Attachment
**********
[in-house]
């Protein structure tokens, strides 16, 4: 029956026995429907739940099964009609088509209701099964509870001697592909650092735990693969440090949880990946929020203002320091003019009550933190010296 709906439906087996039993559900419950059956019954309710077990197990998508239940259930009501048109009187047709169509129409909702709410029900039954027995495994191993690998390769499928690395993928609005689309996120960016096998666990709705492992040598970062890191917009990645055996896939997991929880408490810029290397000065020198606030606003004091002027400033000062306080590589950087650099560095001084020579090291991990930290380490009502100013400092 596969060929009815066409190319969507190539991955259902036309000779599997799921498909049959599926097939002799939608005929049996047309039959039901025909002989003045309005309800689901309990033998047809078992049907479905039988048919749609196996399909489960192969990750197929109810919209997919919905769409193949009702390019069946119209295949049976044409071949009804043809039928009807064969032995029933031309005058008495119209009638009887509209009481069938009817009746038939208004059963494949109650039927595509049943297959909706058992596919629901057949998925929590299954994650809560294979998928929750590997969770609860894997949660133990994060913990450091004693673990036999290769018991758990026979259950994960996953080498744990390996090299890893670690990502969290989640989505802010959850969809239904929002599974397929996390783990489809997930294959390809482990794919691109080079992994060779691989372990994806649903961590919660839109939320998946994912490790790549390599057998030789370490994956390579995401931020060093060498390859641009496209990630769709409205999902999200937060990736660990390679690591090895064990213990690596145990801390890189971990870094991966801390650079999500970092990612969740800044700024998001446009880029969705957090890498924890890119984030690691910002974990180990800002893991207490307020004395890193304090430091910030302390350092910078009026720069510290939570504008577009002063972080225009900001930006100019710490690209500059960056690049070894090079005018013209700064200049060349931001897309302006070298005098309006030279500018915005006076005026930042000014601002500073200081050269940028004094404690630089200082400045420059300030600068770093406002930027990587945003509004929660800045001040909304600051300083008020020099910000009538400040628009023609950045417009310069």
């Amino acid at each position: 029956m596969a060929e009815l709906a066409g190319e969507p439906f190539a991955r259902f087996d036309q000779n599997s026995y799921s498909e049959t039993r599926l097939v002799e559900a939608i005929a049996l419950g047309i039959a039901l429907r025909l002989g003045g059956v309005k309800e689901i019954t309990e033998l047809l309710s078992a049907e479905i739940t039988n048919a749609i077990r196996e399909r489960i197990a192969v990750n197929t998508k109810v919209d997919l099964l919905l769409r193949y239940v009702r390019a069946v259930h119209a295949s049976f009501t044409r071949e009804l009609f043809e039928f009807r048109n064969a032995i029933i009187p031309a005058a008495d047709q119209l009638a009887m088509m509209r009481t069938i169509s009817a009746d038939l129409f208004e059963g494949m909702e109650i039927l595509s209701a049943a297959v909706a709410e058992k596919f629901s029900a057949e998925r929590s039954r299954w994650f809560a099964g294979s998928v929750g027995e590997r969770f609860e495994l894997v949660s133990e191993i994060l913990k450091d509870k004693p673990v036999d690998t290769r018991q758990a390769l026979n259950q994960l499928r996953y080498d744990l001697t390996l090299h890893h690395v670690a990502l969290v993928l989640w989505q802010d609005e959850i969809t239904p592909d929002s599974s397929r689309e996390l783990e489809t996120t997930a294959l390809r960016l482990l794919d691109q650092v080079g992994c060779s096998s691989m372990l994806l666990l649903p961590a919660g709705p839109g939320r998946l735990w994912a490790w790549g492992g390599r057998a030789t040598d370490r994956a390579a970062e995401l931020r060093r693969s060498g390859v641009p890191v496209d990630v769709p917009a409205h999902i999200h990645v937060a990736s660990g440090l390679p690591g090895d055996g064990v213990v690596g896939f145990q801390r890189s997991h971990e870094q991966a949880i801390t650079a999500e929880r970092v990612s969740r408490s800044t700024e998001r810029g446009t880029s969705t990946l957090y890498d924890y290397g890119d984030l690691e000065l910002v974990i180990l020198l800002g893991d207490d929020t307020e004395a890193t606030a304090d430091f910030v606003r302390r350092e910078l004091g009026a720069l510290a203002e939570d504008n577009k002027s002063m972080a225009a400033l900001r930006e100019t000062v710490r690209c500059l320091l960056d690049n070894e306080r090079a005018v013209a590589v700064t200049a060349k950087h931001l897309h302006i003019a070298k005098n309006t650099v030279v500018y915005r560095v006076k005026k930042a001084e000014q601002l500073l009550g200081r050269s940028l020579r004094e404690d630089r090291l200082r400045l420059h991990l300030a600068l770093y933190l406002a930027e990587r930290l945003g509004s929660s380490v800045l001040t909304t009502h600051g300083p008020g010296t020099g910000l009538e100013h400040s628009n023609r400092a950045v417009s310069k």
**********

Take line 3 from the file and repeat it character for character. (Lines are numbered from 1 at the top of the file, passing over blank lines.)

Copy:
């Amino acid at each position: 029956m596969a060929e009815l709906a066409g190319e969507p439906f190539a991955r259902f087996d036309q000779n599997s026995y799921s498909e049959t039993r599926l097939v002799e559900a939608i005929a049996l419950g047309i039959a039901l429907r025909l002989g003045g059956v309005k309800e689901i019954t309990e033998l047809l309710s078992a049907e479905i739940t039988n048919a749609i077990r196996e399909r489960i197990a192969v990750n197929t998508k109810v919209d997919l099964l919905l769409r193949y239940v009702r390019a069946v259930h119209a295949s049976f009501t044409r071949e009804l009609f043809e039928f009807r048109n064969a032995i029933i009187p031309a005058a008495d047709q119209l009638a009887m088509m509209r009481t069938i169509s009817a009746d038939l129409f208004e059963g494949m909702e109650i039927l595509s209701a049943a297959v909706a709410e058992k596919f629901s029900a057949e998925r929590s039954r299954w994650f809560a099964g294979s998928v929750g027995e590997r969770f609860e495994l894997v949660s133990e191993i994060l913990k450091d509870k004693p673990v036999d690998t290769r018991q758990a390769l026979n259950q994960l499928r996953y080498d744990l001697t390996l090299h890893h690395v670690a990502l969290v993928l989640w989505q802010d609005e959850i969809t239904p592909d929002s599974s397929r689309e996390l783990e489809t996120t997930a294959l390809r960016l482990l794919d691109q650092v080079g992994c060779s096998s691989m372990l994806l666990l649903p961590a919660g709705p839109g939320r998946l735990w994912a490790w790549g492992g390599r057998a030789t040598d370490r994956a390579a970062e995401l931020r060093r693969s060498g390859v641009p890191v496209d990630v769709p917009a409205h999902i999200h990645v937060a990736s660990g440090l390679p690591g090895d055996g064990v213990v690596g896939f145990q801390r890189s997991h971990e870094q991966a949880i801390t650079a999500e929880r970092v990612s969740r408490s800044t700024e998001r810029g446009t880029s969705t990946l957090y890498d924890y290397g890119d984030l690691e000065l910002v974990i180990l020198l800002g893991d207490d929020t307020e004395a890193t606030a304090d430091f910030v606003r302390r350092e910078l004091g009026a720069l510290a203002e939570d504008n577009k002027s002063m972080a225009a400033l900001r930006e100019t000062v710490r690209c500059l320091l960056d690049n070894e306080r090079a005018v013209a590589v700064t200049a060349k950087h931001l897309h302006i003019a070298k005098n309006t650099v030279v500018y915005r560095v006076k005026k930042a001084e000014q601002l500073l009550g200081r050269s940028l020579r004094e404690d630089r090291l200082r400045l420059h991990l300030a600068l770093y933190l406002a930027e990587r930290l945003g509004s929660s380490v800045l001040t909304t009502h600051g300083p008020g010296t020099g910000l009538e100013h400040s628009n023609r400092a950045v417009s310069k």